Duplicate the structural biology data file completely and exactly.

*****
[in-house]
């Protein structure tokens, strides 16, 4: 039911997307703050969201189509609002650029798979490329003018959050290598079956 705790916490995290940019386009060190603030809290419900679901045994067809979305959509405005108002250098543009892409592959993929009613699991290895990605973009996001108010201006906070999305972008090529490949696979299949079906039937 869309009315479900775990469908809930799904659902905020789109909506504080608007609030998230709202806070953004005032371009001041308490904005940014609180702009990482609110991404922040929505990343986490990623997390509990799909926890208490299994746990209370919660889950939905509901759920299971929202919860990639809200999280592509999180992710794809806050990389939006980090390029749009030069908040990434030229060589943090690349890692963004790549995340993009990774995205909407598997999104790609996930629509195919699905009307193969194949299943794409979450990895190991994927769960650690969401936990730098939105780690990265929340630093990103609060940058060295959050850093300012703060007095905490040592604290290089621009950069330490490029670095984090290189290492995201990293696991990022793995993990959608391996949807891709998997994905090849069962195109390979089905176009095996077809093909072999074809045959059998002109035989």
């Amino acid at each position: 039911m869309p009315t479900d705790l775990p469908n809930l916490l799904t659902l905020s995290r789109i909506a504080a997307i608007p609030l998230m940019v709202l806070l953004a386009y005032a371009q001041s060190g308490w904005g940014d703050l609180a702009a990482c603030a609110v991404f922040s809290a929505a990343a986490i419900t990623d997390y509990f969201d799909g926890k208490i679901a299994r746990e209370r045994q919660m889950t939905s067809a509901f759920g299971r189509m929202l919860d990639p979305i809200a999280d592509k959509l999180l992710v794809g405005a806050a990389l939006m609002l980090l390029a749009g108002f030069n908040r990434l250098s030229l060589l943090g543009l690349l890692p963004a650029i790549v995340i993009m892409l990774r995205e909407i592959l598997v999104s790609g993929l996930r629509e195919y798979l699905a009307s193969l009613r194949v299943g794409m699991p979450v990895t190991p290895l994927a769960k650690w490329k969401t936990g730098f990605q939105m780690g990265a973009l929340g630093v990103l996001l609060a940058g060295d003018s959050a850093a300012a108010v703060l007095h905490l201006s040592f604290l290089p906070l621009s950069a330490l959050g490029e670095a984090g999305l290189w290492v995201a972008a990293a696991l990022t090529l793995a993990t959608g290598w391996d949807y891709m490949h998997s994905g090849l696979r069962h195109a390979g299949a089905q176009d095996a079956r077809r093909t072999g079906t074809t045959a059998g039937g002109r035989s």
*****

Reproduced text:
[in-house]
């Protein structure tokens, strides 16, 4: 039911997307703050969201189509609002650029798979490329003018959050290598079956 705790916490995290940019386009060190603030809290419900679901045994067809979305959509405005108002250098543009892409592959993929009613699991290895990605973009996001108010201006906070999305972008090529490949696979299949079906039937 869309009315479900775990469908809930799904659902905020789109909506504080608007609030998230709202806070953004005032371009001041308490904005940014609180702009990482609110991404922040929505990343986490990623997390509990799909926890208490299994746990209370919660889950939905509901759920299971929202919860990639809200999280592509999180992710794809806050990389939006980090390029749009030069908040990434030229060589943090690349890692963004790549995340993009990774995205909407598997999104790609996930629509195919699905009307193969194949299943794409979450990895190991994927769960650690969401936990730098939105780690990265929340630093990103609060940058060295959050850093300012703060007095905490040592604290290089621009950069330490490029670095984090290189290492995201990293696991990022793995993990959608391996949807891709998997994905090849069962195109390979089905176009095996077809093909072999074809045959059998002109035989």
């Amino acid at each position: 039911m869309p009315t479900d705790l775990p469908n809930l916490l799904t659902l905020s995290r789109i909506a504080a997307i608007p609030l998230m940019v709202l806070l953004a386009y005032a371009q001041s060190g308490w904005g940014d703050l609180a702009a990482c603030a609110v991404f922040s809290a929505a990343a986490i419900t990623d997390y509990f969201d799909g926890k208490i679901a299994r746990e209370r045994q919660m889950t939905s067809a509901f759920g299971r189509m929202l919860d990639p979305i809200a999280d592509k959509l999180l992710v794809g405005a806050a990389l939006m609002l980090l390029a749009g108002f030069n908040r990434l250098s030229l060589l943090g543009l690349l890692p963004a650029i790549v995340i993009m892409l990774r995205e909407i592959l598997v999104s790609g993929l996930r629509e195919y798979l699905a009307s193969l009613r194949v299943g794409m699991p979450v990895t190991p290895l994927a769960k650690w490329k969401t936990g730098f990605q939105m780690g990265a973009l929340g630093v990103l996001l609060a940058g060295d003018s959050a850093a300012a108010v703060l007095h905490l201006s040592f604290l290089p906070l621009s950069a330490l959050g490029e670095a984090g999305l290189w290492v995201a972008a990293a696991l990022t090529l793995a993990t959608g290598w391996d949807y891709m490949h998997s994905g090849l696979r069962h195109a390979g299949a089905q176009d095996a079956r077809r093909t072999g079906t074809t045959a059998g039937g002109r035989s």